Explains what hoarding is, possible causes and how you can access treatment and support. Includes tips for helping someone who is hoarding, as well as helping yourself.
Some of us who hoard do not know we are hoarding or cannot see how it impacts our lives.
It can feel very stressful if other people tell you that you're hoarding. This might come from friends, family, your partner, or official bodies like the council.
While hoarding, you might:
- Only realise you are hoarding when other people are in your space.
- Not be able to tell you're hoarding – sometimes called 'clutter blindness'.
- Realise that it's affecting your life, but find it hard to stop or know how to change. For more information, see our pages on helping yourself and treatments.
Hoarding normally starts in the place you live. But you might expand or use other spaces such as a car, garage or storage unit. You may also keep things at other people's homes, if they allow you to.
Realising that there was a problem was my first step, and doing something about it was the next. By talking about my journey to decluttering I hope to raise awareness for others that there is help and hope out there.
Everyone will have a different experience of hoarding. It's possible to hoard anything, physical or digital. These are some examples of things that people commonly hoard:
- Clothes or shoes
- Drawings or photographs
- Toys or childhood keepsakes
- Books, newspapers, magazines or leaflets
- Post (open or unopened), bills or other paperwork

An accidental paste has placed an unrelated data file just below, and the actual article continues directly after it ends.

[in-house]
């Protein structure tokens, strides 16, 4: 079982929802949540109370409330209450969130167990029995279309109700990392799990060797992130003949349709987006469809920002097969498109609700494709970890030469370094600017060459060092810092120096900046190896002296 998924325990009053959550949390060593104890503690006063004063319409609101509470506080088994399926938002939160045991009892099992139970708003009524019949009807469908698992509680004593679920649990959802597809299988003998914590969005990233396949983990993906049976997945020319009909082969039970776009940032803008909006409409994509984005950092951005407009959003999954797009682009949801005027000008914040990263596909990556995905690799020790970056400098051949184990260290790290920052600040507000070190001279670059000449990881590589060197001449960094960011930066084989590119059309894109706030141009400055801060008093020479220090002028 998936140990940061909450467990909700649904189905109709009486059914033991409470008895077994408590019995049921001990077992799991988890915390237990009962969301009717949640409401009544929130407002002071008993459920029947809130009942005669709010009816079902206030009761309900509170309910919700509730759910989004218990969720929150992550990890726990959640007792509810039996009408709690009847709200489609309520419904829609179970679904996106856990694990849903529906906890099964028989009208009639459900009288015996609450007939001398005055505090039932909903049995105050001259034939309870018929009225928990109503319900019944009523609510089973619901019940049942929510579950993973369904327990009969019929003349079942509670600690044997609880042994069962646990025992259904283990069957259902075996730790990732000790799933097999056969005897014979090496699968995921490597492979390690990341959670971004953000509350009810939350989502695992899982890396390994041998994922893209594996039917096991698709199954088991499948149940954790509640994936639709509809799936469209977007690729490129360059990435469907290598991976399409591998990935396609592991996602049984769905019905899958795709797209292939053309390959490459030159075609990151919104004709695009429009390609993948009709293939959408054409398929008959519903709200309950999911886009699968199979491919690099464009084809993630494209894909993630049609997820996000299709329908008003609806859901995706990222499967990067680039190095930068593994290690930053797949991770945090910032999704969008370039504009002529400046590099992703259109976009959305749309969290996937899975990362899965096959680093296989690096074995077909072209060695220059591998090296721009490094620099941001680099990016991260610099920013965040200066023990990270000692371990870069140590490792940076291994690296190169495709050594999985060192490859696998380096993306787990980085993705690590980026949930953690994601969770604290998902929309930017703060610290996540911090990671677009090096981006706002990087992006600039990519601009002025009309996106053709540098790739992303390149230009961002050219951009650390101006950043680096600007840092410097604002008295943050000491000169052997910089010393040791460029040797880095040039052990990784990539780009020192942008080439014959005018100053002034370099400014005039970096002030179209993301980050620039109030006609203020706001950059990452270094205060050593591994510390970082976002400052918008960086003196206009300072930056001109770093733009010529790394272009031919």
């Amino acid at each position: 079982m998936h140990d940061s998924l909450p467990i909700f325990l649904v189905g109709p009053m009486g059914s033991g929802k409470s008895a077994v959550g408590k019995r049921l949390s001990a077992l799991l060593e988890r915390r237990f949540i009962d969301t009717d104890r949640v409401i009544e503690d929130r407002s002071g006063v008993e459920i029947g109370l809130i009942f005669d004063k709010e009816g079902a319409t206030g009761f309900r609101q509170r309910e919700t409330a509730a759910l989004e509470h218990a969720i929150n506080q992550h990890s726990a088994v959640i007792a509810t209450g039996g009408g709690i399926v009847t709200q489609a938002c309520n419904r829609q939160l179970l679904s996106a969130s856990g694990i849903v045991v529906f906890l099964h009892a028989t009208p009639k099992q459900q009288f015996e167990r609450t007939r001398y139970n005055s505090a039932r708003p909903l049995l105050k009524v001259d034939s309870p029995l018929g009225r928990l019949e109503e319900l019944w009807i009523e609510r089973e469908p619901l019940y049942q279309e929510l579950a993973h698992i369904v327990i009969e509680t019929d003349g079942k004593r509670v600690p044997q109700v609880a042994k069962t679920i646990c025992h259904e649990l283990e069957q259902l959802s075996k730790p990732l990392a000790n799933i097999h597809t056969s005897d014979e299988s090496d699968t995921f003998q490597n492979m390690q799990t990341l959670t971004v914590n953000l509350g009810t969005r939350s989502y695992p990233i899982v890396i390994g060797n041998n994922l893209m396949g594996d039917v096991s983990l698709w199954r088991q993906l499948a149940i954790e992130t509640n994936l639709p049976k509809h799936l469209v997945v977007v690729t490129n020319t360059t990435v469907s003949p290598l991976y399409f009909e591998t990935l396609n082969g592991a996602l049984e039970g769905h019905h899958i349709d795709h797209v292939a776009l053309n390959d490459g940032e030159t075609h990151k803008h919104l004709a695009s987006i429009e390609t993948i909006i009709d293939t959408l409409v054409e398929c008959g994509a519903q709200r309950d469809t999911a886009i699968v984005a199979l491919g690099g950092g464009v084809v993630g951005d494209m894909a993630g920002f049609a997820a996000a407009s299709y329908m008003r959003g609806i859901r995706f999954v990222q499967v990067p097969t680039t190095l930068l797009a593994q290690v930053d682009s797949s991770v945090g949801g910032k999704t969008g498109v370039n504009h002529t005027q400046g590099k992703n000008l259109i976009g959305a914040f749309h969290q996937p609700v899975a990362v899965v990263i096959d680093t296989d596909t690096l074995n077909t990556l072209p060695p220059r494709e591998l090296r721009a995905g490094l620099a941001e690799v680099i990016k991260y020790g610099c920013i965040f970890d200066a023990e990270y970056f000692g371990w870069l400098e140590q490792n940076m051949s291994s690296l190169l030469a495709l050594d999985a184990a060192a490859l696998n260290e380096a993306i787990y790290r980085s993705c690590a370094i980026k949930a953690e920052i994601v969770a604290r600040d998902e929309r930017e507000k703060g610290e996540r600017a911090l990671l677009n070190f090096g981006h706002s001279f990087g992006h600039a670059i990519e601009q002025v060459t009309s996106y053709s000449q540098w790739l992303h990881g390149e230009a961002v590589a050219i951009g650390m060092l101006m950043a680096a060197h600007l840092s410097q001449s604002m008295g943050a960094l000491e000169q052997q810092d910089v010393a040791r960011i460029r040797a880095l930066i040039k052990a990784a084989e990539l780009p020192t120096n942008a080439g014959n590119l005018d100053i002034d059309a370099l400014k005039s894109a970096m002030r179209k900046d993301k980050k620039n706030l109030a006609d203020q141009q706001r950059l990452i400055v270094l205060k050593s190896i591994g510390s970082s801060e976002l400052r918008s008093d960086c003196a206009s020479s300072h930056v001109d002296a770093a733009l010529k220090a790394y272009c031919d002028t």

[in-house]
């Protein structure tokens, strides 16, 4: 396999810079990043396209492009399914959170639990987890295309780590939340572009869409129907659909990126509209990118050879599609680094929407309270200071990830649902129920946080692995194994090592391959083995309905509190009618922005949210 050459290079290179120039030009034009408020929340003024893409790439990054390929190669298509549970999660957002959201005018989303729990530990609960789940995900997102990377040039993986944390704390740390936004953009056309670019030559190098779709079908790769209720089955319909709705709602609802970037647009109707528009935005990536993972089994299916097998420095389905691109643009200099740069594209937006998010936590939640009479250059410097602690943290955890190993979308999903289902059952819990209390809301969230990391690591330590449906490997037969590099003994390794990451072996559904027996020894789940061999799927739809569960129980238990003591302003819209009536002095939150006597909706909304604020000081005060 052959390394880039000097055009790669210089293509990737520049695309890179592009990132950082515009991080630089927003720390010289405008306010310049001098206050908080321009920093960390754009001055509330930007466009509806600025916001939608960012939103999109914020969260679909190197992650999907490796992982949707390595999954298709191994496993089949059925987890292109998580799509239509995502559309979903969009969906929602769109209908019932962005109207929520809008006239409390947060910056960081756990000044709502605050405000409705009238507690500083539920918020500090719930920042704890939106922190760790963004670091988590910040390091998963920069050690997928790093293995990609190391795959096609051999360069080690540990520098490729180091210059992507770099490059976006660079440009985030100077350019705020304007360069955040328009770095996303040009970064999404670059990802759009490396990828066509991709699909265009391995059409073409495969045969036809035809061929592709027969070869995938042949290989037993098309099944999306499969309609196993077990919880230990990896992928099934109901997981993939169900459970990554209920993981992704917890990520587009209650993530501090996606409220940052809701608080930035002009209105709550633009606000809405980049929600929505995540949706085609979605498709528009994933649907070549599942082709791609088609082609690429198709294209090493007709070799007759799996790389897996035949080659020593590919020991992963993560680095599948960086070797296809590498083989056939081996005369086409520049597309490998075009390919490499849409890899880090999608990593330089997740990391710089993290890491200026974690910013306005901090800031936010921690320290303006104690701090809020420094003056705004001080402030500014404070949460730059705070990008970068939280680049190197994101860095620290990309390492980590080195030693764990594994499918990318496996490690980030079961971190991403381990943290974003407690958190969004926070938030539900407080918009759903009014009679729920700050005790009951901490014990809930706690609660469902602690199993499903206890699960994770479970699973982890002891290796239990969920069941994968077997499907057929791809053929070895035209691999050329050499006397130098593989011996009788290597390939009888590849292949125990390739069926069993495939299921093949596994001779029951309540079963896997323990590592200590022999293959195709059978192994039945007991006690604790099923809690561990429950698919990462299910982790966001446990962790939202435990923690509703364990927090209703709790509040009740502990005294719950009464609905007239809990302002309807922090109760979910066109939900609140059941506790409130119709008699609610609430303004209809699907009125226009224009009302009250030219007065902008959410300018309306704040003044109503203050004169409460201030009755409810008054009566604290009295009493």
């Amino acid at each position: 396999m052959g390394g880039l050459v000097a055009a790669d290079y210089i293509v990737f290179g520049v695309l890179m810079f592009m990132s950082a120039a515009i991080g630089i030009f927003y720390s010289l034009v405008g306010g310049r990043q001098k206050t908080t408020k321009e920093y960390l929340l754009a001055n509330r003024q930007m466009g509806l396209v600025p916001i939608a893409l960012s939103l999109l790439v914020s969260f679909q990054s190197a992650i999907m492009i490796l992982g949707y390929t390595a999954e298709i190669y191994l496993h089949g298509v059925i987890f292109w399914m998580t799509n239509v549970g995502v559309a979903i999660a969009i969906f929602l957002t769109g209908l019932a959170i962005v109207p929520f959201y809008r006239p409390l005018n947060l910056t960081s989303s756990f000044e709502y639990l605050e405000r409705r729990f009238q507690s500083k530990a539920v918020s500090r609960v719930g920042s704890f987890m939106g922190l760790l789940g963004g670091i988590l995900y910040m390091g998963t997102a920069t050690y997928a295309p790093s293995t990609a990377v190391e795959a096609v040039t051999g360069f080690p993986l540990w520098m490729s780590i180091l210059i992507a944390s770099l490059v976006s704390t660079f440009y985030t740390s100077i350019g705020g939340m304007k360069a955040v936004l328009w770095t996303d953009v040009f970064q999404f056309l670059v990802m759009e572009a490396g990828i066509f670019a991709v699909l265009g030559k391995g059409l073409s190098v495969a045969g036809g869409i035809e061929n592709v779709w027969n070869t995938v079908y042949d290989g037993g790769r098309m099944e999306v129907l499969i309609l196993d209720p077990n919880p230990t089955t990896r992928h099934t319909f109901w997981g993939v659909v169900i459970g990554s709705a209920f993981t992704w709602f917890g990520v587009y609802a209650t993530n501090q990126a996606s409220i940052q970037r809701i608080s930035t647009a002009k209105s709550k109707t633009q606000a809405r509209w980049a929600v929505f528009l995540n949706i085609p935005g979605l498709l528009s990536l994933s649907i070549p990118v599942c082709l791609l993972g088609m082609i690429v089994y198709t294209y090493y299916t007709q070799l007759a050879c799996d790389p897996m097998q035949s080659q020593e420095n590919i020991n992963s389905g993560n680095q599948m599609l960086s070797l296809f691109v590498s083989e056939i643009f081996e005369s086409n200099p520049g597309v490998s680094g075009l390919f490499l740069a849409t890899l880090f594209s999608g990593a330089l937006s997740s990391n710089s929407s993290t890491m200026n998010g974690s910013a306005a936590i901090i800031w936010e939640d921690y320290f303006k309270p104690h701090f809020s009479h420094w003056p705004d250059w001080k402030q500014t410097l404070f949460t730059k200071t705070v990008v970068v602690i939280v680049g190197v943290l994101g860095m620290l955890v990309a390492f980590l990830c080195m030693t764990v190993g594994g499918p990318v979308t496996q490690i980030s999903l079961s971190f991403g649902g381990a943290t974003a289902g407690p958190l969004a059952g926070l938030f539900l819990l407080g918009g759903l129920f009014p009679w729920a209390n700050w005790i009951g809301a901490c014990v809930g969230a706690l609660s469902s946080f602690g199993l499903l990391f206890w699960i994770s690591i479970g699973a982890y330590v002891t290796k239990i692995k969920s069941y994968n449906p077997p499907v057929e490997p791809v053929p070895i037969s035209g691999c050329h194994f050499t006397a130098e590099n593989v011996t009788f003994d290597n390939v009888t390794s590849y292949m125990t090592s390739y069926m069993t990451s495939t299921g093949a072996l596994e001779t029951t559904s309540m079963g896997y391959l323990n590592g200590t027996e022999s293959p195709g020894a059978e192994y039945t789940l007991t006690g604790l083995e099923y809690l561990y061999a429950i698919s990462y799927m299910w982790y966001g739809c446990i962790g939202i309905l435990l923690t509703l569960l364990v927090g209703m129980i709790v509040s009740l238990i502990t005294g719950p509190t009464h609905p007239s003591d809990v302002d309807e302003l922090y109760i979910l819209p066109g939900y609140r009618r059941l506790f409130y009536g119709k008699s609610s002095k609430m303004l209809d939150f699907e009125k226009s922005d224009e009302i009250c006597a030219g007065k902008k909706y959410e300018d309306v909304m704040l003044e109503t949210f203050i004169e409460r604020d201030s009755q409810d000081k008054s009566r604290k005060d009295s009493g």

- Boxes, bags or other storage containers
- Food, including rotten or out-of-date food
- Digital files, such as emails or photos
- Broken items, which you might have kept and planned to repair
- Animals, such as cats or dogs
You might save things other people see as worthless or of limited value. You might have important and unimportant things mixed up together – such as important bills mixed with old newspapers. This might cause you distress, or it might be how you prefer to arrange your belongings.
I kept lots of clean packaging as school kept asking for stuff for junk modelling, and I liked to do crafts with my daughter. Slowly things built up and my dining table was completely covered, so we could not actually do the craft stuff.
If you're unsure about whether you have a hoarding problem, you could do the following:
- Make an appointment to speak to your GP.
- Contact the organisations in our useful contacts.
- Use tools from The International OCD Foundation to help identify a hoarding problem, such as image ratings and questionnaires. You may want to take these to a GP to discuss if you're unsure how to use them.
You might feel someone close to you has a hoarding problem they aren't recognising. For more information, see our page on helping someone who hoards.
My mum sleeps on a small patch of her sofa. I don't know the last time she slept in a bed, but it has been several years.
If you experience certain symptoms, doctors or healthcare professionals may give you a diagnosis of hoarding disorder. They might also call it compulsive hoarding.
Your doctor might give you a diagnosis of hoarding disorder if you:
- Find it difficult to get rid of things you own, even if they aren't worth anything
- Feel emotionally distressed at the thought of getting rid of things – and that you need to save them
- Can't use parts of your home because they're so cluttered
- Keep bringing home things you've bought or got for free, even if you have no space or use for them
- Experience distress due to hoarding or find it's affecting other areas of your life, such as your relationships with friends and family
- Experience hoarding on its own, not because of another health problem
It's important to remember that hoarding disorder can be different for everyone. You might recognise some of these signs and symptoms, but you might have other experiences or difficulties.
This information was published in February 2022. We will revise it in 2025.
References and bibliography available on request.
If you want to reproduce this content, see our permissions and licensing page.